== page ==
“There were hundreds of people from all over the nation,” Boenish said. “After a lot of confusion, we were divided up into teams of six.”
Her companions included two former school principals, an ex-lawyer from Edmonds, a fellow from North Carolina and the leader, a woman named Kelly from Louisiana. At age 19, Boenish was the youngest staff member in the group.
The first night, the group set up a staff shelter. Working with people from different backgrounds, cultures and mindsets was an eye-opening experience, Boenish found.
“Fortunately, everybody seemed to have the same agenda; they wanted to help,” she said.
The next day, the team set off for the town of Pasadena — about 20 minutes north of Galveston — to begin distributing Red Cross aid to people displaced by the hurricane.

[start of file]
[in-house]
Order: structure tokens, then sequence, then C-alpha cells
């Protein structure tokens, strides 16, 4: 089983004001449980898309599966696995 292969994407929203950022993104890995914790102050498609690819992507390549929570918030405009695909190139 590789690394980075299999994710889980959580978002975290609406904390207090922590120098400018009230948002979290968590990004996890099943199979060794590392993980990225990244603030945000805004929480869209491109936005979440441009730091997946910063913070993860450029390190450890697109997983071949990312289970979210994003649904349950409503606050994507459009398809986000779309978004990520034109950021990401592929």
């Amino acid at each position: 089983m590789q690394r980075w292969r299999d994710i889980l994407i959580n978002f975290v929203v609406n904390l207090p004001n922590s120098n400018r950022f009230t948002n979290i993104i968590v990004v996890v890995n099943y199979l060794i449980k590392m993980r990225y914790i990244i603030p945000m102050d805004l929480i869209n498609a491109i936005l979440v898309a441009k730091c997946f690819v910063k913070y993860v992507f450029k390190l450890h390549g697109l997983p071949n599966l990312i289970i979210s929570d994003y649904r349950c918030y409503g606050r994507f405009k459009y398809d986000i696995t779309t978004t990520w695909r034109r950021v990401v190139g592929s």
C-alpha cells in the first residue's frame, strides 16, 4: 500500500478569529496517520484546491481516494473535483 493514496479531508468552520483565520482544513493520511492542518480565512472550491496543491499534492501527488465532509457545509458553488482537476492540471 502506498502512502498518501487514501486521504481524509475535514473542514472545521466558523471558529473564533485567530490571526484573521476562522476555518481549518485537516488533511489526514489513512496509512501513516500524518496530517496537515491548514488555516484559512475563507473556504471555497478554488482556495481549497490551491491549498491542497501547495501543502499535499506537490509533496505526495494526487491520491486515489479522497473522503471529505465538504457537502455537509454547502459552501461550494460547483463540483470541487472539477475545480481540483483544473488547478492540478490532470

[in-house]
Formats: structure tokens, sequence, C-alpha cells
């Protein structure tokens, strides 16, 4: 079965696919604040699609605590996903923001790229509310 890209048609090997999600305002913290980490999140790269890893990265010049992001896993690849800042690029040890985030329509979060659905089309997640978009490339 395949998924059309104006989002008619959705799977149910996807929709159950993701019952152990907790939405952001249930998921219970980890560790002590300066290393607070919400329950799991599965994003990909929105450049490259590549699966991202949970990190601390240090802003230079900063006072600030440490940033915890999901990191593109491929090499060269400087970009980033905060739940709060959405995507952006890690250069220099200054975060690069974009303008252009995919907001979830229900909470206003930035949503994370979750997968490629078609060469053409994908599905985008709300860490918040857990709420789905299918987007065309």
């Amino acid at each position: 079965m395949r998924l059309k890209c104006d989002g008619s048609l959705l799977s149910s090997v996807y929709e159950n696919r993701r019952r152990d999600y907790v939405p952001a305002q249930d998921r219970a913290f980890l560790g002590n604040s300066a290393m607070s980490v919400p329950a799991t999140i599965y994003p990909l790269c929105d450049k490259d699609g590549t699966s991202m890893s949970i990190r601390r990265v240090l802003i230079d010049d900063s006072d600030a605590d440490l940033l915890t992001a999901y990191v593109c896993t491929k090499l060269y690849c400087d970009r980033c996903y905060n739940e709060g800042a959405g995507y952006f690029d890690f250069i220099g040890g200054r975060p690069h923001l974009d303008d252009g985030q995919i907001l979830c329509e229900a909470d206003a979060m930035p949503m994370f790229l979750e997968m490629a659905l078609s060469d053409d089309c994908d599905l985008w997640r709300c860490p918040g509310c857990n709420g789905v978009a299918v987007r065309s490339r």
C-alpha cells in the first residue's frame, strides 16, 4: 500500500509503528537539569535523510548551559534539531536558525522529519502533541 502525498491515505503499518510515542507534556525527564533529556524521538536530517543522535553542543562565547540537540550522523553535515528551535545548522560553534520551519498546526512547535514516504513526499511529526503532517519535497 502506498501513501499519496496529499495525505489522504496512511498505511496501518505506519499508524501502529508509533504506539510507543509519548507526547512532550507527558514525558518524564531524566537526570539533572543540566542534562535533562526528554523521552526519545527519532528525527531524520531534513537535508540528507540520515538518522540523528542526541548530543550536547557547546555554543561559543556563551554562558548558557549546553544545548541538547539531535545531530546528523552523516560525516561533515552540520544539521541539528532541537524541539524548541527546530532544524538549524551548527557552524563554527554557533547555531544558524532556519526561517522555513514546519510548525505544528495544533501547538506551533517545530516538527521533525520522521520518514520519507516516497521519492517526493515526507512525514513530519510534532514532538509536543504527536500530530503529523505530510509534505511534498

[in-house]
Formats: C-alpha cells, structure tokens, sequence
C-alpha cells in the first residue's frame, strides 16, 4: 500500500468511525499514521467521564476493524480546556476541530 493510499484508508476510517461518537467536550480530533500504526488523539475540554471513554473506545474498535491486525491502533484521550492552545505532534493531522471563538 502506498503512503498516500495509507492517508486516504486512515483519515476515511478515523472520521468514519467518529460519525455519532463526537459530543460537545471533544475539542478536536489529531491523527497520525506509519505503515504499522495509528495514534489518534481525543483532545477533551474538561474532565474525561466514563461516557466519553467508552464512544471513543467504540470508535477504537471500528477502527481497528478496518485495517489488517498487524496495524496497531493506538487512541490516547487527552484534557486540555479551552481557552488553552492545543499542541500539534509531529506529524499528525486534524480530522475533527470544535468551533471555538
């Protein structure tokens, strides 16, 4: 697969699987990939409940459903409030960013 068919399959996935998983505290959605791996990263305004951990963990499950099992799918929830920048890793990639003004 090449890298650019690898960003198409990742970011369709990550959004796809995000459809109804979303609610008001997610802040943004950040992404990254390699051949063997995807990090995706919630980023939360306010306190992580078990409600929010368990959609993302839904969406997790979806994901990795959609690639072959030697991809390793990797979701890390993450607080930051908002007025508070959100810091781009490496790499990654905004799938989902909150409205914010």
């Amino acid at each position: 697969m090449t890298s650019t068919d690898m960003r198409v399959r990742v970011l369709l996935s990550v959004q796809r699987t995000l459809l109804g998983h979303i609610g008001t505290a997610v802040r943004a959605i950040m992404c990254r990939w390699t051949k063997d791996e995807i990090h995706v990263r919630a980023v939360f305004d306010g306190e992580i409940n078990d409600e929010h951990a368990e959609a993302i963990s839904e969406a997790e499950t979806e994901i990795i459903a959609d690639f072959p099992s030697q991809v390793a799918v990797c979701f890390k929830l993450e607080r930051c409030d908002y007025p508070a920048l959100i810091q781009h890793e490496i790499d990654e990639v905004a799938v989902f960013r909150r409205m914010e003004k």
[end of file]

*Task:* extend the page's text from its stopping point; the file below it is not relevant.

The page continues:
“There were broken street signs, shards of glass from burnt-out florescent lights and billboards ripped to shreds or bent over from the wind,” she said. “A lot of damage everywhere.”
As they drove, the teams were careful not to stray off the main highway, because the countryside was completely flooded. Boenish found it to be thoroughly eerie, since the weather remained at about
85 degrees over the eight days she was in Texas. “It was warm and beautiful, if you could ignore the devastation and suffering.”
The primary point of impact was Galveston as 110-mph winds wreaked havoc on the island city. In 1900 the area was the victim of the Great Storm that took the lives of more than 6,000 men, women and children.